There’s someone in every industry that ruins it for the rest. Basement finishing and remodeling is no different.

There have been countless stories in the news about Omaha Basement Contractors who talk a good talk, but then fail to deliver on any work.

In this story, a basement contractor had a couple wire him $17,000 upfront to finish their Bellevue rental home. He never performed the work.

In another recent story involving the same contractor, he changed his name and business name to yet again scam homeowners.

The underlining message is even if you use such services as HomeAdvisor, Angie’s List,  Porch, or Thumbtack- that doesn’t ensure that you won’t become a victim. While most of these sites are legitimate (as are the reviews) we encourage homeowners to look more towards suspicious behavior.

Here are 3 ways to spot a potentially fraudulent basement contractor:

Requiring a Large Upfront Payment

Let’s say that the total cost of a basement finish is around $40k. If the contractor requires half of that amount before any work is done, it could be suspect. They may be totally legitimate, but it is risky to give that much amount of money without having any work to show for it.

We encourage homeowners in this instance to ask “why.” If they fail to answer a believable story then you may want to pass on working with them. Any basement company that requires that much amount to even start a project may have unforeseen financial troubles.

No Contract in Place

In the construction industry, we realize that many contractors work off of verbal agreements or even use estimates as binding contracts, which aren’t the same. The purpose of a contract is to protect the mutual interest of both parties in the event things go awry.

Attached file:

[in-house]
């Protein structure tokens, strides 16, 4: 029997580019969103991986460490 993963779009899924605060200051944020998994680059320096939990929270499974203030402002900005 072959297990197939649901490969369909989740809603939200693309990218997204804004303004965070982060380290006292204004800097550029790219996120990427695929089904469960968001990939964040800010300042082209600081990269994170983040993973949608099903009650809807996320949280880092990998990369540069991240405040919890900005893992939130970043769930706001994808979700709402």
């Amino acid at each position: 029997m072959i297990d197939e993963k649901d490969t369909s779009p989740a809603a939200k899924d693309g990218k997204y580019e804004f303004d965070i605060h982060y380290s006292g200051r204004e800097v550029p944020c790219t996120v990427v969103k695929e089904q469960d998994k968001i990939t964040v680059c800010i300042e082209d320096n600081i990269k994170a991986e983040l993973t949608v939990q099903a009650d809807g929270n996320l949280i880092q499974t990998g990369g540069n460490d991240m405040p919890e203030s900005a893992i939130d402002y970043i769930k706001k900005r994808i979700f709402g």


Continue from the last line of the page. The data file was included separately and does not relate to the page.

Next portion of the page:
If a basement contractor never presents a contract, we would encourage you to ask them why. Basement finishing projects are usually a large financial investment so why would you avoid a contract? It’s a sign of professionalism and accountability to have a contract in place. Consider avoiding basement companies that “don’t believe in that sort of thing”.

Look for Personal Recommendations

Finding reviews off sites such as Angie’s List, Google, or HomeAdvisor can be helpful, but it can be hard to determine if those reviews are legitimate. This is where your personal social network comes into hand.

Ask for recommendations on Facebook, with your neighbors or even through NextDoor. It helps to talk to people who have personally worked with these basement companies and can give you an honest opinion.


Choosing someone to finish your basement, come into your home, and ultimately receive your money is a big deal. Be wary of suspicious behavior and don’t be afraid to ask to see documentation (such as license and insurance).

Even still, they may have all those things in place and have a good standing with the BBB and still be fraudulent. Look towards personal recommendations (or companies to avoid).

If you’re ready to get started on your basement, give us a call at (402) 321-5260!